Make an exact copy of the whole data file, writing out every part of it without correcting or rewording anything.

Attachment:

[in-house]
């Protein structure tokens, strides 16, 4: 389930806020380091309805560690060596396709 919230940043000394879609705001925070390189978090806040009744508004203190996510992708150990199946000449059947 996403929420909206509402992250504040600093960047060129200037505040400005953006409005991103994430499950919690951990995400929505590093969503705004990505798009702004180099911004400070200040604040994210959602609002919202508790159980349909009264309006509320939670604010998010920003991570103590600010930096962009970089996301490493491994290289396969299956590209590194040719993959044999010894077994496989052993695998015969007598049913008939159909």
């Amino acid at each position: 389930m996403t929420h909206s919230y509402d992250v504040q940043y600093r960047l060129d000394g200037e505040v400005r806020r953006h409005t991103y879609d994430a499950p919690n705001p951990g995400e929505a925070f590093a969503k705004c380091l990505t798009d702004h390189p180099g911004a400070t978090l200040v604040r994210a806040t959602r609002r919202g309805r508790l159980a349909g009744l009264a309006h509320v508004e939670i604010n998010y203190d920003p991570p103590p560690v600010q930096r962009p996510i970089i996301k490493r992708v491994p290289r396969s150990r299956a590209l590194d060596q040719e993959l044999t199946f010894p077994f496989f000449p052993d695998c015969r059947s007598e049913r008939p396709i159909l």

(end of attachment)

[in-house]
């Protein structure tokens, strides 16, 4: 389930806020380091309805560690060596396709 919230940043000394879609705001925070390189978090806040009744508004203190996510992708150990199946000449059947 996403929420909206509402992250504040600093960047060129200037505040400005953006409005991103994430499950919690951990995400929505590093969503705004990505798009702004180099911004400070200040604040994210959602609002919202508790159980349909009264309006509320939670604010998010920003991570103590600010930096962009970089996301490493491994290289396969299956590209590194040719993959044999010894077994496989052993695998015969007598049913008939159909």
């Amino acid at each position: 389930m996403t929420h909206s919230y509402d992250v504040q940043y600093r960047l060129d000394g200037e505040v400005r806020r953006h409005t991103y879609d994430a499950p919690n705001p951990g995400e929505a925070f590093a969503k705004c380091l990505t798009d702004h390189p180099g911004a400070t978090l200040v604040r994210a806040t959602r609002r919202g309805r508790l159980a349909g009744l009264a309006h509320v508004e939670i604010n998010y203190d920003p991570p103590p560690v600010q930096r962009p996510i970089i996301k490493r992708v491994p290289r396969s150990r299956a590209l590194d060596q040719e993959l044999t199946f010894p077994f496989f000449p052993d695998c015969r059947s007598e049913r008939p396709i159909l």